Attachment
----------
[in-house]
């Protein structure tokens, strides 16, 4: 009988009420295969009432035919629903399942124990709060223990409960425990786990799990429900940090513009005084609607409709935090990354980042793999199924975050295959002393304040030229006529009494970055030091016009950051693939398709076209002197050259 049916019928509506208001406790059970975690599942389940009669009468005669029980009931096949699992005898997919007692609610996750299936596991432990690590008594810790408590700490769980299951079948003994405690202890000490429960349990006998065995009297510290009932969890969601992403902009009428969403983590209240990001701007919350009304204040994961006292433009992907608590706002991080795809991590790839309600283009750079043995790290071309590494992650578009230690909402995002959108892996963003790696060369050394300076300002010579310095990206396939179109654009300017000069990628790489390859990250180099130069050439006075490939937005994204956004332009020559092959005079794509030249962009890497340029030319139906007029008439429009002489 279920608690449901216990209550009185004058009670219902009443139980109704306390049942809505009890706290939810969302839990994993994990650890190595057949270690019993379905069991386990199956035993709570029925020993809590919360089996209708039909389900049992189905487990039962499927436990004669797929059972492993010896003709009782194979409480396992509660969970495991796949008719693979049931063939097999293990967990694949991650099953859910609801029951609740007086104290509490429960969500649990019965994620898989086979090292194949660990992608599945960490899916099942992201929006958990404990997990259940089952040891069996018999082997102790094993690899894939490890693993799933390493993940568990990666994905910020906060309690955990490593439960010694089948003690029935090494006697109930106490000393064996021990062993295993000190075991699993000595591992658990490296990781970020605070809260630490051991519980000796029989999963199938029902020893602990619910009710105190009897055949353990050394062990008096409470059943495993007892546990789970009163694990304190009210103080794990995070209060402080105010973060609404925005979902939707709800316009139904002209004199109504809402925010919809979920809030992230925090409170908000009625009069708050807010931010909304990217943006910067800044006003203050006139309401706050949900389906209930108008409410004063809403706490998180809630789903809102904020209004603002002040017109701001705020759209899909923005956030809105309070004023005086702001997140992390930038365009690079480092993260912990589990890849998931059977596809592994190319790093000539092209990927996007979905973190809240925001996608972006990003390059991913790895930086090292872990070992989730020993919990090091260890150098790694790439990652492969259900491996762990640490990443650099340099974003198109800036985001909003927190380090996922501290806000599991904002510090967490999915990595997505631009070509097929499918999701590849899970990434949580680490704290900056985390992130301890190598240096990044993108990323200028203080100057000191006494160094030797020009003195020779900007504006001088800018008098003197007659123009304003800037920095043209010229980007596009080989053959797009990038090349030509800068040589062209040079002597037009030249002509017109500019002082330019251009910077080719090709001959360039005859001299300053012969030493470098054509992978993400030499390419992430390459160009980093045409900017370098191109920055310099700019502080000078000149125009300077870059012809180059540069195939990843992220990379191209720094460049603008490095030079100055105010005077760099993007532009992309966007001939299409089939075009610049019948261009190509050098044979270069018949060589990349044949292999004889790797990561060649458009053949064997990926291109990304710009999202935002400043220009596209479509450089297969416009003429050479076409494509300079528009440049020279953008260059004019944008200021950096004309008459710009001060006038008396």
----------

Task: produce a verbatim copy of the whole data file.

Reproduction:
[in-house]
């Protein structure tokens, strides 16, 4: 009988009420295969009432035919629903399942124990709060223990409960425990786990799990429900940090513009005084609607409709935090990354980042793999199924975050295959002393304040030229006529009494970055030091016009950051693939398709076209002197050259 049916019928509506208001406790059970975690599942389940009669009468005669029980009931096949699992005898997919007692609610996750299936596991432990690590008594810790408590700490769980299951079948003994405690202890000490429960349990006998065995009297510290009932969890969601992403902009009428969403983590209240990001701007919350009304204040994961006292433009992907608590706002991080795809991590790839309600283009750079043995790290071309590494992650578009230690909402995002959108892996963003790696060369050394300076300002010579310095990206396939179109654009300017000069990628790489390859990250180099130069050439006075490939937005994204956004332009020559092959005079794509030249962009890497340029030319139906007029008439429009002489 279920608690449901216990209550009185004058009670219902009443139980109704306390049942809505009890706290939810969302839990994993994990650890190595057949270690019993379905069991386990199956035993709570029925020993809590919360089996209708039909389900049992189905487990039962499927436990004669797929059972492993010896003709009782194979409480396992509660969970495991796949008719693979049931063939097999293990967990694949991650099953859910609801029951609740007086104290509490429960969500649990019965994620898989086979090292194949660990992608599945960490899916099942992201929006958990404990997990259940089952040891069996018999082997102790094993690899894939490890693993799933390493993940568990990666994905910020906060309690955990490593439960010694089948003690029935090494006697109930106490000393064996021990062993295993000190075991699993000595591992658990490296990781970020605070809260630490051991519980000796029989999963199938029902020893602990619910009710105190009897055949353990050394062990008096409470059943495993007892546990789970009163694990304190009210103080794990995070209060402080105010973060609404925005979902939707709800316009139904002209004199109504809402925010919809979920809030992230925090409170908000009625009069708050807010931010909304990217943006910067800044006003203050006139309401706050949900389906209930108008409410004063809403706490998180809630789903809102904020209004603002002040017109701001705020759209899909923005956030809105309070004023005086702001997140992390930038365009690079480092993260912990589990890849998931059977596809592994190319790093000539092209990927996007979905973190809240925001996608972006990003390059991913790895930086090292872990070992989730020993919990090091260890150098790694790439990652492969259900491996762990640490990443650099340099974003198109800036985001909003927190380090996922501290806000599991904002510090967490999915990595997505631009070509097929499918999701590849899970990434949580680490704290900056985390992130301890190598240096990044993108990323200028203080100057000191006494160094030797020009003195020779900007504006001088800018008098003197007659123009304003800037920095043209010229980007596009080989053959797009990038090349030509800068040589062209040079002597037009030249002509017109500019002082330019251009910077080719090709001959360039005859001299300053012969030493470098054509992978993400030499390419992430390459160009980093045409900017370098191109920055310099700019502080000078000149125009300077870059012809180059540069195939990843992220990379191209720094460049603008490095030079100055105010005077760099993007532009992309966007001939299409089939075009610049019948261009190509050098044979270069018949060589990349044949292999004889790797990561060649458009053949064997990926291109990304710009999202935002400043220009596209479509450089297969416009003429050479076409494509300079528009440049020279953008260059004019944008200021950096004309008459710009001060006038008396």